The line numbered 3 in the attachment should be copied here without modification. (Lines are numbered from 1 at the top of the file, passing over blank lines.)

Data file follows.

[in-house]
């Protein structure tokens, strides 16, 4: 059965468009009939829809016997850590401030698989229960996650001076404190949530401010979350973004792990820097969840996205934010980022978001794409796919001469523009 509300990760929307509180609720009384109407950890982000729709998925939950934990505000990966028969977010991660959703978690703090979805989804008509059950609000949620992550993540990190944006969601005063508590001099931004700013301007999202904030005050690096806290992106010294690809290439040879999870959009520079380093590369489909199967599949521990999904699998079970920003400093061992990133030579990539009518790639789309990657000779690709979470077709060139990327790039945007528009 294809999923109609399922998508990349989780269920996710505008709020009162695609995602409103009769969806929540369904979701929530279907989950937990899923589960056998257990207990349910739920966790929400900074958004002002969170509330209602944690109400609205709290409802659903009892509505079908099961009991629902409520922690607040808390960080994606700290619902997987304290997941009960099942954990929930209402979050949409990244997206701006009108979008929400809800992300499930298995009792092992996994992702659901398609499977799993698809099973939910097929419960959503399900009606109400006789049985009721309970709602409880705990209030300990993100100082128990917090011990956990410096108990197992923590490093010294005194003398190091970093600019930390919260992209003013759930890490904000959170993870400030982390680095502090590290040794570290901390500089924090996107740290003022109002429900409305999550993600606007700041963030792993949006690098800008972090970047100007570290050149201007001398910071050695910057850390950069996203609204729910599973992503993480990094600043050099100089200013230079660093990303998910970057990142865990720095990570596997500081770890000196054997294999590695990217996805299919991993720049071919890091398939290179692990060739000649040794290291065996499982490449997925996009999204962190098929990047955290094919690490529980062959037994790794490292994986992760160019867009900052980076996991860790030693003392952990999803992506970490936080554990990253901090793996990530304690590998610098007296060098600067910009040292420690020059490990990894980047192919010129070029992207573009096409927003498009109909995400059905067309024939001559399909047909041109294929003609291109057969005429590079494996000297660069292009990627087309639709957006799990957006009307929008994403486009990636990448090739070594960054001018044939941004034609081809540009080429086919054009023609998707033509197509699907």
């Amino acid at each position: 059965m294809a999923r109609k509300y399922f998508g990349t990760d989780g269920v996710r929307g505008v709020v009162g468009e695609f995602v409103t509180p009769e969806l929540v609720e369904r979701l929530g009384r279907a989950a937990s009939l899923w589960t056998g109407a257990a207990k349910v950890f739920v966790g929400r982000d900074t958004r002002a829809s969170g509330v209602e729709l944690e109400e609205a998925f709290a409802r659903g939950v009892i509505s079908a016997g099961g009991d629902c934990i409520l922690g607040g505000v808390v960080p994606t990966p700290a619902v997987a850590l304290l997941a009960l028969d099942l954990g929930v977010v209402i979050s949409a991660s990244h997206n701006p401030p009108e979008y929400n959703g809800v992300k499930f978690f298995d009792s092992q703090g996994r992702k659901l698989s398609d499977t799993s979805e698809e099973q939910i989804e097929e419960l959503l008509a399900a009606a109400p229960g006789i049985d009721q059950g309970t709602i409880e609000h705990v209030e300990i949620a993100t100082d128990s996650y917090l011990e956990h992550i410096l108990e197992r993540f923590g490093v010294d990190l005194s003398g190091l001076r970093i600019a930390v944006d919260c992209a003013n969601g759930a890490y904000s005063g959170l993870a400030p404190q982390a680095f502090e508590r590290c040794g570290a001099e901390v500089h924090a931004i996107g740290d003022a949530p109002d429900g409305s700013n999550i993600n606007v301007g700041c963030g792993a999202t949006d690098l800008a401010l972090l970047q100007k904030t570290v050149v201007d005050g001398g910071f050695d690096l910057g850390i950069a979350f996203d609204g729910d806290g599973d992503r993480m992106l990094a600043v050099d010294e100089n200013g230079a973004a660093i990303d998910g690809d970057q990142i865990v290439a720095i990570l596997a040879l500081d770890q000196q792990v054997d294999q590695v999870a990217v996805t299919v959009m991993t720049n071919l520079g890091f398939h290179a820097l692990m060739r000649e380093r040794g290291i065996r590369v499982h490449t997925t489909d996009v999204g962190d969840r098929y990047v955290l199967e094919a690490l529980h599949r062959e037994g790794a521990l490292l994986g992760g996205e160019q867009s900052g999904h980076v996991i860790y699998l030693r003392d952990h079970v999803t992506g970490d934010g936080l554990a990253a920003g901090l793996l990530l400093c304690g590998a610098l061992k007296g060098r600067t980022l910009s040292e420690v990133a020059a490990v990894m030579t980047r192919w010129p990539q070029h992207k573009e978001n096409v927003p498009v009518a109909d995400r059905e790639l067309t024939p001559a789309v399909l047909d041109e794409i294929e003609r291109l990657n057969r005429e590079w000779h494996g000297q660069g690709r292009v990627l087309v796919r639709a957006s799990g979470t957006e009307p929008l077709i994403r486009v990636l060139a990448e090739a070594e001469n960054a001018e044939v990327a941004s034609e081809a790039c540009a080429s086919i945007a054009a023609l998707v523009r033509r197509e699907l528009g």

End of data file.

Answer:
């Amino acid at each position: 059965m294809a999923r109609k509300y399922f998508g990349t990760d989780g269920v996710r929307g505008v709020v009162g468009e695609f995602v409103t509180p009769e969806l929540v609720e369904r979701l929530g009384r279907a989950a937990s009939l899923w589960t056998g109407a257990a207990k349910v950890f739920v966790g929400r982000d900074t958004r002002a829809s969170g509330v209602e729709l944690e109400e609205a998925f709290a409802r659903g939950v009892i509505s079908a016997g099961g009991d629902c934990i409520l922690g607040g505000v808390v960080p994606t990966p700290a619902v997987a850590l304290l997941a009960l028969d099942l954990g929930v977010v209402i979050s949409a991660s990244h997206n701006p401030p009108e979008y929400n959703g809800v992300k499930f978690f298995d009792s092992q703090g996994r992702k659901l698989s398609d499977t799993s979805e698809e099973q939910i989804e097929e419960l959503l008509a399900a009606a109400p229960g006789i049985d009721q059950g309970t709602i409880e609000h705990v209030e300990i949620a993100t100082d128990s996650y917090l011990e956990h992550i410096l108990e197992r993540f923590g490093v010294d990190l005194s003398g190091l001076r970093i600019a930390v944006d919260c992209a003013n969601g759930a890490y904000s005063g959170l993870a400030p404190q982390a680095f502090e508590r590290c040794g570290a001099e901390v500089h924090a931004i996107g740290d003022a949530p109002d429900g409305s700013n999550i993600n606007v301007g700041c963030g792993a999202t949006d690098l800008a401010l972090l970047q100007k904030t570290v050149v201007d005050g001398g910071f050695d690096l910057g850390i950069a979350f996203d609204g729910d806290g599973d992503r993480m992106l990094a600043v050099d010294e100089n200013g230079a973004a660093i990303d998910g690809d970057q990142i865990v290439a720095i990570l596997a040879l500081d770890q000196q792990v054997d294999q590695v999870a990217v996805t299919v959009m991993t720049n071919l520079g890091f398939h290179a820097l692990m060739r000649e380093r040794g290291i065996r590369v499982h490449t997925t489909d996009v999204g962190d969840r098929y990047v955290l199967e094919a690490l529980h599949r062959e037994g790794a521990l490292l994986g992760g996205e160019q867009s900052g999904h980076v996991i860790y699998l030693r003392d952990h079970v999803t992506g970490d934010g936080l554990a990253a920003g901090l793996l990530l400093c304690g590998a610098l061992k007296g060098r600067t980022l910009s040292e420690v990133a020059a490990v990894m030579t980047r192919w010129p990539q070029h992207k573009e978001n096409v927003p498009v009518a109909d995400r059905e790639l067309t024939p001559a789309v399909l047909d041109e794409i294929e003609r291109l990657n057969r005429e590079w000779h494996g000297q660069g690709r292009v990627l087309v796919r639709a957006s799990g979470t957006e009307p929008l077709i994403r486009v990636l060139a990448e090739a070594e001469n960054a001018e044939v990327a941004s034609e081809a790039c540009a080429s086919i945007a054009a023609l998707v523009r033509r197509e699907l528009g």